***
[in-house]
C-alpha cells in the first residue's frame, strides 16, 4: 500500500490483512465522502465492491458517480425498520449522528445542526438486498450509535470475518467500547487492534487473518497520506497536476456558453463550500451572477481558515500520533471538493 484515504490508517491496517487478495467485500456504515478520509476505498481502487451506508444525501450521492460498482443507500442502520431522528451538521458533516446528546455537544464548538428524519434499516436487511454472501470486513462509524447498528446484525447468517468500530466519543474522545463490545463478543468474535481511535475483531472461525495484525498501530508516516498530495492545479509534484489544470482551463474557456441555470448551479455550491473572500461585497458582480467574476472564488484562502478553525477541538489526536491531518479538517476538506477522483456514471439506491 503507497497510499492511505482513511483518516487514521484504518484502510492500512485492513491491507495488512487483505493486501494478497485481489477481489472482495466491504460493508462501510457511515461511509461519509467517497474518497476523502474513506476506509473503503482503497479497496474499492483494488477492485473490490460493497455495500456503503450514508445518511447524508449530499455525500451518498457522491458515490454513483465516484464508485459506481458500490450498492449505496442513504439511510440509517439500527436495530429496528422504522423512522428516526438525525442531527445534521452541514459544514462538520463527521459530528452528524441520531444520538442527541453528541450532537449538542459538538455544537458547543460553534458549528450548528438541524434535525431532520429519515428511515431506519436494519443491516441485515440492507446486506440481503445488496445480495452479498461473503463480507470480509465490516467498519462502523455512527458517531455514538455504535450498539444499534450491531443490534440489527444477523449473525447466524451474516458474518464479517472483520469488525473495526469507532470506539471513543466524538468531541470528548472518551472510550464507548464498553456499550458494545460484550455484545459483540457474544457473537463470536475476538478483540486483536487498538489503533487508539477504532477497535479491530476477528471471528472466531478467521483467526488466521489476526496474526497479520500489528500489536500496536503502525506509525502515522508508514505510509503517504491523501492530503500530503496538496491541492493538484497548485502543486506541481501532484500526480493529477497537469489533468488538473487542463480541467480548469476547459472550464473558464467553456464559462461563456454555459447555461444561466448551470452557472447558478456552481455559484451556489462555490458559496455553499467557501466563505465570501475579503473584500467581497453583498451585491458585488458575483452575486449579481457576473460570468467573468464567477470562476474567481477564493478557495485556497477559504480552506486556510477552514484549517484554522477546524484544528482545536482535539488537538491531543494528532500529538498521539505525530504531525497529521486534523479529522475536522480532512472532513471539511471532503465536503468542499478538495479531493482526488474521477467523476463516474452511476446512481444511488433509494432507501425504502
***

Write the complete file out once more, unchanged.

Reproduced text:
[in-house]
C-alpha cells in the first residue's frame, strides 16, 4: 500500500490483512465522502465492491458517480425498520449522528445542526438486498450509535470475518467500547487492534487473518497520506497536476456558453463550500451572477481558515500520533471538493 484515504490508517491496517487478495467485500456504515478520509476505498481502487451506508444525501450521492460498482443507500442502520431522528451538521458533516446528546455537544464548538428524519434499516436487511454472501470486513462509524447498528446484525447468517468500530466519543474522545463490545463478543468474535481511535475483531472461525495484525498501530508516516498530495492545479509534484489544470482551463474557456441555470448551479455550491473572500461585497458582480467574476472564488484562502478553525477541538489526536491531518479538517476538506477522483456514471439506491 503507497497510499492511505482513511483518516487514521484504518484502510492500512485492513491491507495488512487483505493486501494478497485481489477481489472482495466491504460493508462501510457511515461511509461519509467517497474518497476523502474513506476506509473503503482503497479497496474499492483494488477492485473490490460493497455495500456503503450514508445518511447524508449530499455525500451518498457522491458515490454513483465516484464508485459506481458500490450498492449505496442513504439511510440509517439500527436495530429496528422504522423512522428516526438525525442531527445534521452541514459544514462538520463527521459530528452528524441520531444520538442527541453528541450532537449538542459538538455544537458547543460553534458549528450548528438541524434535525431532520429519515428511515431506519436494519443491516441485515440492507446486506440481503445488496445480495452479498461473503463480507470480509465490516467498519462502523455512527458517531455514538455504535450498539444499534450491531443490534440489527444477523449473525447466524451474516458474518464479517472483520469488525473495526469507532470506539471513543466524538468531541470528548472518551472510550464507548464498553456499550458494545460484550455484545459483540457474544457473537463470536475476538478483540486483536487498538489503533487508539477504532477497535479491530476477528471471528472466531478467521483467526488466521489476526496474526497479520500489528500489536500496536503502525506509525502515522508508514505510509503517504491523501492530503500530503496538496491541492493538484497548485502543486506541481501532484500526480493529477497537469489533468488538473487542463480541467480548469476547459472550464473558464467553456464559462461563456454555459447555461444561466448551470452557472447558478456552481455559484451556489462555490458559496455553499467557501466563505465570501475579503473584500467581497453583498451585491458585488458575483452575486449579481457576473460570468467573468464567477470562476474567481477564493478557495485556497477559504480552506486556510477552514484549517484554522477546524484544528482545536482535539488537538491531543494528532500529538498521539505525530504531525497529521486534523479529522475536522480532512472532513471539511471532503465536503468542499478538495479531493482526488474521477467523476463516474452511476446512481444511488433509494432507501425504502